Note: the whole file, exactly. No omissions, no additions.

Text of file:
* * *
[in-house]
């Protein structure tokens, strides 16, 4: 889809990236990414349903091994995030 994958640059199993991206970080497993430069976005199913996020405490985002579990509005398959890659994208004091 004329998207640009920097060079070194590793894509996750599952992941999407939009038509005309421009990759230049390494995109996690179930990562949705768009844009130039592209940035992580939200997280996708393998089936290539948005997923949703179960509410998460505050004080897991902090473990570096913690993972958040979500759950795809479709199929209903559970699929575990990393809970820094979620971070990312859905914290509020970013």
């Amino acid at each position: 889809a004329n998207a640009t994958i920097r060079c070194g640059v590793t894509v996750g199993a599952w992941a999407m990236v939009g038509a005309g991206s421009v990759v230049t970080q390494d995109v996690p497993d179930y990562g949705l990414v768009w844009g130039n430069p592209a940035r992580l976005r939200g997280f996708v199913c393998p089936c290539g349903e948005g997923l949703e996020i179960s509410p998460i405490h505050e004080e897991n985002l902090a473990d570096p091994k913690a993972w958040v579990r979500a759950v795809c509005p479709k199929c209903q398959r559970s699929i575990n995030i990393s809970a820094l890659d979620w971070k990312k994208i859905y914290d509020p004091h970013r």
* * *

[in-house]
């Protein structure tokens, strides 16, 4: 889809990236990414349903091994995030 994958640059199993991206970080497993430069976005199913996020405490985002579990509005398959890659994208004091 004329998207640009920097060079070194590793894509996750599952992941999407939009038509005309421009990759230049390494995109996690179930990562949705768009844009130039592209940035992580939200997280996708393998089936290539948005997923949703179960509410998460505050004080897991902090473990570096913690993972958040979500759950795809479709199929209903559970699929575990990393809970820094979620971070990312859905914290509020970013």
């Amino acid at each position: 889809a004329n998207a640009t994958i920097r060079c070194g640059v590793t894509v996750g199993a599952w992941a999407m990236v939009g038509a005309g991206s421009v990759v230049t970080q390494d995109v996690p497993d179930y990562g949705l990414v768009w844009g130039n430069p592209a940035r992580l976005r939200g997280f996708v199913c393998p089936c290539g349903e948005g997923l949703e996020i179960s509410p998460i405490h505050e004080e897991n985002l902090a473990d570096p091994k913690a993972w958040v579990r979500a759950v795809c509005p479709k199929c209903q398959r559970s699929i575990n995030i990393s809970a820094l890659d979620w971070k990312k994208i859905y914290d509020p004091h970013r």